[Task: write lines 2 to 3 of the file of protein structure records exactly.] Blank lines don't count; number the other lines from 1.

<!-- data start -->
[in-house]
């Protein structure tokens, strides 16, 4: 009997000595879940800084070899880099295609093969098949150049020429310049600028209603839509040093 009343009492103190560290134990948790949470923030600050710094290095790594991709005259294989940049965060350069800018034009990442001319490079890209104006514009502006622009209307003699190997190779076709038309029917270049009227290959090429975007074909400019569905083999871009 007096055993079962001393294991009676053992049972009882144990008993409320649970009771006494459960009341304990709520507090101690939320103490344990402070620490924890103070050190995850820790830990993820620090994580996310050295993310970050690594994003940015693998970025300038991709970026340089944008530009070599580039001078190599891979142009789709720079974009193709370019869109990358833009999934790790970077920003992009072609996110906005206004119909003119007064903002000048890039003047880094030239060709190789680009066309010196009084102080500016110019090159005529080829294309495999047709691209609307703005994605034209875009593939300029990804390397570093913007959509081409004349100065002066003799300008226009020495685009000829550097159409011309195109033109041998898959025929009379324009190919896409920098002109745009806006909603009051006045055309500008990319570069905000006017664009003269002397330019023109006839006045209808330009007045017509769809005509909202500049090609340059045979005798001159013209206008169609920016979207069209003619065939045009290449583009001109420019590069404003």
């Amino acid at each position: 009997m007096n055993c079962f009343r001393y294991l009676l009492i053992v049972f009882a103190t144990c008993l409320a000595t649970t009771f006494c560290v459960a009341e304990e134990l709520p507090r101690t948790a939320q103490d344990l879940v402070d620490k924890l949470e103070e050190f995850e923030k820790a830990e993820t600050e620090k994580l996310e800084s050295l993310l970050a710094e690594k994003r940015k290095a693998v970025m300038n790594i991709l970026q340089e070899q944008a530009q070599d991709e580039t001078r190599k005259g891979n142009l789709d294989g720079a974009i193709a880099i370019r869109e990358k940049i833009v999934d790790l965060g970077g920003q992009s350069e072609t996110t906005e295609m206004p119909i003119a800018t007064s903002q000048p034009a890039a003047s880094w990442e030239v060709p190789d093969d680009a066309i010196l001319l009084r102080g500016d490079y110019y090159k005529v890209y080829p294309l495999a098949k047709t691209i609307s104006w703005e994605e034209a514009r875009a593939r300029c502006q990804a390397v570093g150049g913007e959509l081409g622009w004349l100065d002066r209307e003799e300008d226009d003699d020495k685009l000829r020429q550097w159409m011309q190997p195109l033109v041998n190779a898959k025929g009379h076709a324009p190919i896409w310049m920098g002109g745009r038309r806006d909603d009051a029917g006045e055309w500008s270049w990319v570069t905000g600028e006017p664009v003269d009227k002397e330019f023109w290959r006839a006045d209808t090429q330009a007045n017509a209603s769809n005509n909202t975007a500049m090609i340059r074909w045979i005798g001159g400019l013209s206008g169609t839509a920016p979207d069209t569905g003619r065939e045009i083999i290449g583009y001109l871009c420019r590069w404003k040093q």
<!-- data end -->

């Protein structure tokens, strides 16, 4: 009997000595879940800084070899880099295609093969098949150049020429310049600028209603839509040093 009343009492103190560290134990948790949470923030600050710094290095790594991709005259294989940049965060350069800018034009990442001319490079890209104006514009502006622009209307003699190997190779076709038309029917270049009227290959090429975007074909400019569905083999871009 007096055993079962001393294991009676053992049972009882144990008993409320649970009771006494459960009341304990709520507090101690939320103490344990402070620490924890103070050190995850820790830990993820620090994580996310050295993310970050690594994003940015693998970025300038991709970026340089944008530009070599580039001078190599891979142009789709720079974009193709370019869109990358833009999934790790970077920003992009072609996110906005206004119909003119007064903002000048890039003047880094030239060709190789680009066309010196009084102080500016110019090159005529080829294309495999047709691209609307703005994605034209875009593939300029990804390397570093913007959509081409004349100065002066003799300008226009020495685009000829550097159409011309195109033109041998898959025929009379324009190919896409920098002109745009806006909603009051006045055309500008990319570069905000006017664009003269002397330019023109006839006045209808330009007045017509769809005509909202500049090609340059045979005798001159013209206008169609920016979207069209003619065939045009290449583009001109420019590069404003």
């Amino acid at each position: 009997m007096n055993c079962f009343r001393y294991l009676l009492i053992v049972f009882a103190t144990c008993l409320a000595t649970t009771f006494c560290v459960a009341e304990e134990l709520p507090r101690t948790a939320q103490d344990l879940v402070d620490k924890l949470e103070e050190f995850e923030k820790a830990e993820t600050e620090k994580l996310e800084s050295l993310l970050a710094e690594k994003r940015k290095a693998v970025m300038n790594i991709l970026q340089e070899q944008a530009q070599d991709e580039t001078r190599k005259g891979n142009l789709d294989g720079a974009i193709a880099i370019r869109e990358k940049i833009v999934d790790l965060g970077g920003q992009s350069e072609t996110t906005e295609m206004p119909i003119a800018t007064s903002q000048p034009a890039a003047s880094w990442e030239v060709p190789d093969d680009a066309i010196l001319l009084r102080g500016d490079y110019y090159k005529v890209y080829p294309l495999a098949k047709t691209i609307s104006w703005e994605e034209a514009r875009a593939r300029c502006q990804a390397v570093g150049g913007e959509l081409g622009w004349l100065d002066r209307e003799e300008d226009d003699d020495k685009l000829r020429q550097w159409m011309q190997p195109l033109v041998n190779a898959k025929g009379h076709a324009p190919i896409w310049m920098g002109g745009r038309r806006d909603d009051a029917g006045e055309w500008s270049w990319v570069t905000g600028e006017p664009v003269d009227k002397e330019f023109w290959r006839a006045d209808t090429q330009a007045n017509a209603s769809n005509n909202t975007a500049m090609i340059r074909w045979i005798g001159g400019l013209s206008g169609t839509a920016p979207d069209t569905g003619r065939e045009i083999i290449g583009y001109l871009c420019r590069w404003k040093q």